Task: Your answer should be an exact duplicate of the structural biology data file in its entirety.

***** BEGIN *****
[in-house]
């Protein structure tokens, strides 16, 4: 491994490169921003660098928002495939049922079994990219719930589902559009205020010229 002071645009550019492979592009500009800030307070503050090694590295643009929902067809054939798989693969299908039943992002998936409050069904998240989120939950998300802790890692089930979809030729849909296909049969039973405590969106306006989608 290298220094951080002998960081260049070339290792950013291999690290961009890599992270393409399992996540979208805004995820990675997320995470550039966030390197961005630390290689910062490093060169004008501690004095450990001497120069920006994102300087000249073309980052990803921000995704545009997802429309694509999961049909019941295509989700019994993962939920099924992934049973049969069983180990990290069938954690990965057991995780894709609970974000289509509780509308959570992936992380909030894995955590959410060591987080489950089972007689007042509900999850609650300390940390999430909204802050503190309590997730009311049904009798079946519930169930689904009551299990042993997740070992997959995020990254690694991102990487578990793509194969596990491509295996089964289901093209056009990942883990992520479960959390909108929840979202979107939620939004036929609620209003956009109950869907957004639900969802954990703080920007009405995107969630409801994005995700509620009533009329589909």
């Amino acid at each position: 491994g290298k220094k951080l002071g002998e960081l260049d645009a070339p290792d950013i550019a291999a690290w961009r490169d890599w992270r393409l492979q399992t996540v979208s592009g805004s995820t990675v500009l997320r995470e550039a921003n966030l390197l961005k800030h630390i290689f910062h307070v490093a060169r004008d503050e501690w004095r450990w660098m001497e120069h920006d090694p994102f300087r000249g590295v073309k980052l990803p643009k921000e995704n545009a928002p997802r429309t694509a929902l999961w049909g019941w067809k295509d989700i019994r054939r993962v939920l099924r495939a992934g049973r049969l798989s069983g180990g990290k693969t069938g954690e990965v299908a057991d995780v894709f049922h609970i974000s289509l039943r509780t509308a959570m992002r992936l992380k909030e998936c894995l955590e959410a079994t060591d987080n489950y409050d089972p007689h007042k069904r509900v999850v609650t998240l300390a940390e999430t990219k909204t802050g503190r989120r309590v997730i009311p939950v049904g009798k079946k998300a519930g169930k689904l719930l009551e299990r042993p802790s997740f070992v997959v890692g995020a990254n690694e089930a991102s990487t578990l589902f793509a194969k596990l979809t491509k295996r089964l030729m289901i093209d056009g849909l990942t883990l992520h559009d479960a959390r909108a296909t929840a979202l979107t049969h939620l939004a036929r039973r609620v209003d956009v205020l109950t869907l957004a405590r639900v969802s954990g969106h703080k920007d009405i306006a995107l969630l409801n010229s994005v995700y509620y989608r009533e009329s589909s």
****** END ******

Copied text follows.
[in-house]
């Protein structure tokens, strides 16, 4: 491994490169921003660098928002495939049922079994990219719930589902559009205020010229 002071645009550019492979592009500009800030307070503050090694590295643009929902067809054939798989693969299908039943992002998936409050069904998240989120939950998300802790890692089930979809030729849909296909049969039973405590969106306006989608 290298220094951080002998960081260049070339290792950013291999690290961009890599992270393409399992996540979208805004995820990675997320995470550039966030390197961005630390290689910062490093060169004008501690004095450990001497120069920006994102300087000249073309980052990803921000995704545009997802429309694509999961049909019941295509989700019994993962939920099924992934049973049969069983180990990290069938954690990965057991995780894709609970974000289509509780509308959570992936992380909030894995955590959410060591987080489950089972007689007042509900999850609650300390940390999430909204802050503190309590997730009311049904009798079946519930169930689904009551299990042993997740070992997959995020990254690694991102990487578990793509194969596990491509295996089964289901093209056009990942883990992520479960959390909108929840979202979107939620939004036929609620209003956009109950869907957004639900969802954990703080920007009405995107969630409801994005995700509620009533009329589909």
């Amino acid at each position: 491994g290298k220094k951080l002071g002998e960081l260049d645009a070339p290792d950013i550019a291999a690290w961009r490169d890599w992270r393409l492979q399992t996540v979208s592009g805004s995820t990675v500009l997320r995470e550039a921003n966030l390197l961005k800030h630390i290689f910062h307070v490093a060169r004008d503050e501690w004095r450990w660098m001497e120069h920006d090694p994102f300087r000249g590295v073309k980052l990803p643009k921000e995704n545009a928002p997802r429309t694509a929902l999961w049909g019941w067809k295509d989700i019994r054939r993962v939920l099924r495939a992934g049973r049969l798989s069983g180990g990290k693969t069938g954690e990965v299908a057991d995780v894709f049922h609970i974000s289509l039943r509780t509308a959570m992002r992936l992380k909030e998936c894995l955590e959410a079994t060591d987080n489950y409050d089972p007689h007042k069904r509900v999850v609650t998240l300390a940390e999430t990219k909204t802050g503190r989120r309590v997730i009311p939950v049904g009798k079946k998300a519930g169930k689904l719930l009551e299990r042993p802790s997740f070992v997959v890692g995020a990254n690694e089930a991102s990487t578990l589902f793509a194969k596990l979809t491509k295996r089964l030729m289901i093209d056009g849909l990942t883990l992520h559009d479960a959390r909108a296909t929840a979202l979107t049969h939620l939004a036929r039973r609620v209003d956009v205020l109950t869907l957004a405590r639900v969802s954990g969106h703080k920007d009405i306006a995107l969630l409801n010229s994005v995700y509620y989608r009533e009329s589909s």